Welfare Struggle Not Over If Re-Elected, Clinton Will Use Line-Item Veto To Make Congress Soften Provisions Of Bill
As President Clinton opened a four-day train tour through key states Sunday, administration officials said that if re-elected, the president will use his new line-item veto powers to force Congress to soften the recently approved welfare reform bill - a move likely to mollify liberal Democrats on the eve of the party’s national convention.
Opening the final stage of the final campaign of his career, Clinton departed from here on a circuitous, politically inspired trek expected to culminate in his unanimous nomination for a second term in Chicago on Wednesday night.
As he seeks to become only the third member of his party in this century to win two presidential elections, Clinton still is engaged in a delicate balancing act.
He is seeking to appeal to moderate and conservative voters who supported him in 1992 but deserted the party in 1994, while at the same time trying to ensure peaceful relations with the more liberal party activists awaiting him in Chicago.
There, in a TV interview, Vice President Al Gore said that while Clinton had signed the welfare bill, he is not through working on it.
Clinton will try to use the increased leverage he gains through the line-item veto next year to convince Republicans to soften some provisions that have drawn the strongest liberal criticism, Gore said.
“The line-item veto gives the president more of an ability to bargain with the Congress about all kinds of things …,” Gore said on ABC’s “This Week With David Brinkley.”
“The parts of the bill that we did not agree with, the cuts in food stamps and the provisions on immigrants, we will have an opportunity to fix,” he said, noting that at least some parts of the new law do not go into effect until July 1, 1997.
He suggested that Clinton will negotiate to restore spending and benefits in those areas. Under the line-item veto law passed this year, whoever is elected president in November will, for the first time, have the power to veto individual items of interest to various members of Congress that now are protected inside huge, multi-item spending bills.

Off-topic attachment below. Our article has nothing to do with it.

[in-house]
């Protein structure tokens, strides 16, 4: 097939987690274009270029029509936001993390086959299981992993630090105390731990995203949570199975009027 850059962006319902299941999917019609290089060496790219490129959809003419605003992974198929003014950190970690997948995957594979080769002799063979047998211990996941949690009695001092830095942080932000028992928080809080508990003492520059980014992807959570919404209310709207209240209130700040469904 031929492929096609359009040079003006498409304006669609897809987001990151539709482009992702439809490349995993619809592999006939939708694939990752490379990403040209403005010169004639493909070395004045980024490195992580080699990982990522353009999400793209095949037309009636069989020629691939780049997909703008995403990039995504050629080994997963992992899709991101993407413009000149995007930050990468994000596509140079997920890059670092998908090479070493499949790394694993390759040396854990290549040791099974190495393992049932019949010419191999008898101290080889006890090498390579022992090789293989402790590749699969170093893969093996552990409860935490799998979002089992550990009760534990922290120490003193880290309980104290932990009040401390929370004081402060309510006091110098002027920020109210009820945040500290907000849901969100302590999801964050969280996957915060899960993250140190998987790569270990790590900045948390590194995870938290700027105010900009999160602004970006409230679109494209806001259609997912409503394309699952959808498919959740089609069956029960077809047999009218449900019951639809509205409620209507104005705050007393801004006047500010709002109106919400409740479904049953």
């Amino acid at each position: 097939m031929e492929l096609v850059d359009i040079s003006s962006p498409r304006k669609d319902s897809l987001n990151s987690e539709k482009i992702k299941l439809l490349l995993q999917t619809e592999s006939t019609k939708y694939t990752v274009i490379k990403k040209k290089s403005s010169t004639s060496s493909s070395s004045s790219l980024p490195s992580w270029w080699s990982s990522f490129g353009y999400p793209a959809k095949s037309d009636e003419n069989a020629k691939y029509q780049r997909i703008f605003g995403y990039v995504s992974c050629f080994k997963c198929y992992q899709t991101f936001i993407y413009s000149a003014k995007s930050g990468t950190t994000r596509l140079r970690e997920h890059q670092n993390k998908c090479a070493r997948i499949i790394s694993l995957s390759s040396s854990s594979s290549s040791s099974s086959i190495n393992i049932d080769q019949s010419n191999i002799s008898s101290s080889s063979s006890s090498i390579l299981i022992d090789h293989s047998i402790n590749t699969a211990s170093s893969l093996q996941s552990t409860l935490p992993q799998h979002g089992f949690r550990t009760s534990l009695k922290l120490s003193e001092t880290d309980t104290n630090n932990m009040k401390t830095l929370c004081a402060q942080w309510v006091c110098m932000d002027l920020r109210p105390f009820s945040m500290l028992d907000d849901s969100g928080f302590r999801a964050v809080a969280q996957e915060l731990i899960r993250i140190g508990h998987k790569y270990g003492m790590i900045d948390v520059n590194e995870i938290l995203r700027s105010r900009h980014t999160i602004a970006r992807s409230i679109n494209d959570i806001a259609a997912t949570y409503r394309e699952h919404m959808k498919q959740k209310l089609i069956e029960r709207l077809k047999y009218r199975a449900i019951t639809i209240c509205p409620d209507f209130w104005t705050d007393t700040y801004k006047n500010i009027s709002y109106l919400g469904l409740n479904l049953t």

The new law is expected to give the executive branch much greater power in negotiations with Congress.
The administration’s message drew an immediate rebuke from Republicans, but it came as leaders of the Democratic Party’s left wing appeared to soften their stance toward Clinton.
“We can be assured that if he says he (Clinton) will gut the welfare reform plan, he means it,” said Republican National Committee Chairman Haley Barbour. Gore’s statement is further proof, Barbour said, that a second Clinton term would be a return to liberal government.
On the other side, although a number of protests by immigrant groups, children’s rights advocates and others still are expected in Chicago, prominent party liberals began to sing Clinton’s tune.
At a rally in Chicago on Sunday, the Rev. Jesse Jackson admonished liberals that one effect of the New Left protests at the 1968 Democratic convention in Chicago was the election of Richard Nixon as president.
“We do have to make choices,” he said. The Rev. Martin Luther King Jr. “chose Kennedy over Nixon, but neither of them ran on a public accommodation platform. … Dr. King chose Johnson over Goldwater. Neither one ran on a voting rights platform.” This year, he said, “there’s a choice between Clinton and Dole.”
For his part, as he opened his train trip, Clinton spared nothing in symbolism, pageantry and arm-waving oratory at his whistle-stop rallies. Repeatedly, he hammered away at his chief message: He has gotten the job done over the last four years and deserves a new term.
Clinton set out on his rail trip from Huntington, W.Va., on the western edge of the state, and traveled to Ashland, then to Chillicothe and Columbus, Ohio. During the next three days, his train, the 21st Century Express, will wind through Michigan and northeastern Indiana, where he will board a helicopter for a splashy arrival at the convention.
In addition to hailing his administration’s economic record, Clinton plans to ladle out a series of policy proposals to underscore that he is in tune with the concerns of the middle class.
Today, Clinton is to air a proposal to bar convicted wife abusers from having handguns. Tuesday, he will propose steps to promote literacy, and Wednesday, he is to offer a series of safeguards to protect the environment.
These proposals are to be capped Thursday, when, after his renomination, he will propose a measure to help rebuild inner cities.